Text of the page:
Strangely, the young woman seemed at a loss for words as to how to answer me.

Now here I must be honest and tell you that I, personally, don’t actually miss the thing all that much—but only because it’s still summer re-run season. Even when the new shows start, I won’t, in any given week, watch the tube for more than a handful of hours.

It’s Mr. Ashbury who has been going into withdrawal.

Knowing this would be so, the first thing I did when it we realized we were going to be setting a family record for waiting for a repair was to set him up with a service our cable company provides called “anyplace TV”. This service is included in the astronomical subscription we pay the company and in essence, lets him watch several channels on his computer.

Sadly, the news networks aren’t among the channels provided, and those are the programs he especially looks forward to watching—and arguing with—on Sunday.

However, he’s been able to see a few programs, and of course, he has his kindle, currently loaded up with a good dozen books from his “TBR” pile, so he has been a relatively happy camper throughout this very trying time.

 He has also been spending almost all of every evening since July 27th with me, right here in my office—which is where his computer is. Yes, he and the dog have been keeping me company as I sit here and do my thing. Since I multi-task all day, interspersing my writing time with housework time, and since I also often nap in the afternoon, I end up extending my “working” hours into the evening. After dinner I write, and I also attend to my social media obligations.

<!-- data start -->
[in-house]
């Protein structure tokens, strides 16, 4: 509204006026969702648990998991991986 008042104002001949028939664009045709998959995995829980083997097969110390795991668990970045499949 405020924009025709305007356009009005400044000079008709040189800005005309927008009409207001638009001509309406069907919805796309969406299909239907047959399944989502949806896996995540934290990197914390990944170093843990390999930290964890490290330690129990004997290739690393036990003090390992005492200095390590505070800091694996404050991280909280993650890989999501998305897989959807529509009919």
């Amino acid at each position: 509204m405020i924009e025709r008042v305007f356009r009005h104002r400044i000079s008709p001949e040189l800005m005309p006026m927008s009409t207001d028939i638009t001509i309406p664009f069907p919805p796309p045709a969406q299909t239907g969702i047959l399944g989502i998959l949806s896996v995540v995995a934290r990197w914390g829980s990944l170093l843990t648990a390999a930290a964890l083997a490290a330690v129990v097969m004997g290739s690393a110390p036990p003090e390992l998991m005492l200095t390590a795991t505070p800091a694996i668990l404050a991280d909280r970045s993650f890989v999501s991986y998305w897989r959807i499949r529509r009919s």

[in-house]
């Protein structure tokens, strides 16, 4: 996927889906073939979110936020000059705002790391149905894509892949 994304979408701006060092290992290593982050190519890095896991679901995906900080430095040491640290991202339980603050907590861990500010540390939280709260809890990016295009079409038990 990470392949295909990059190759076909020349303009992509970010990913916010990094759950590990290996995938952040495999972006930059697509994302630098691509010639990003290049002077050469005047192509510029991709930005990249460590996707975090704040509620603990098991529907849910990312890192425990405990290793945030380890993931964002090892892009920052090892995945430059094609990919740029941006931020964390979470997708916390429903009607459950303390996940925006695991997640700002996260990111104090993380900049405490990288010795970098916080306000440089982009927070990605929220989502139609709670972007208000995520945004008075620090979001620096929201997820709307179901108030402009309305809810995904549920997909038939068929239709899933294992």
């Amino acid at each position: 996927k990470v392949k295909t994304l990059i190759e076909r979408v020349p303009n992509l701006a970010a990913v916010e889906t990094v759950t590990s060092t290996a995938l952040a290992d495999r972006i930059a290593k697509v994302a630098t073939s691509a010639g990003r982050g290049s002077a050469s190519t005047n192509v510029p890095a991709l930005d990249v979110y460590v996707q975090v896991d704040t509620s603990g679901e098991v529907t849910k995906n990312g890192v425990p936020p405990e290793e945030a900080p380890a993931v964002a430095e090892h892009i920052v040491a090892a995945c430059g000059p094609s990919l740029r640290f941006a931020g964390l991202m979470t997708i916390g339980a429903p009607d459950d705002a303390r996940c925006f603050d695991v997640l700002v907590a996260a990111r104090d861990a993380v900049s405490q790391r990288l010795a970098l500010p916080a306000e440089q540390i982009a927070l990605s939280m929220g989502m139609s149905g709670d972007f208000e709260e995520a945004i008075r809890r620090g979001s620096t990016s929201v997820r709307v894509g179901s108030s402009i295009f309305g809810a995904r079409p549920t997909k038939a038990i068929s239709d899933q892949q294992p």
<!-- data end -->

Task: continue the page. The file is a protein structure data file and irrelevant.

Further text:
It’s very unnerving having him looking over my shoulder as I work. If I’m writing, at some point I stop noticing his attention, because I get lost in the words. But if I’m scrolling through Face Book, following up on “tags”, reading what some of my “friends” are doing, or even posting in my street team, it’s very disconcerting to have a face hanging over my shoulder—even the face of my beloved. I don’t have anything to hide, it’s just...weird. And in case anyone thinks I’m being overly sensitive, Mr. Ashbury himself positively hates it when people look over his shoulder at his computer screen.

So if I seem a little antsy as the days count down this week to blessed Friday, it’s really got nothing to do with waiting to have the boob tube working again, filling my brain with minutia and my ears with noise.

It has to do with ending the twenty-seven days long siege of my office.


Wednesday, August 13, 2014

August 13, 2014

Hell has indeed frozen over. Mr. Ashbury this past week became the proud owner of a brand new cell phone, and iPhone 5.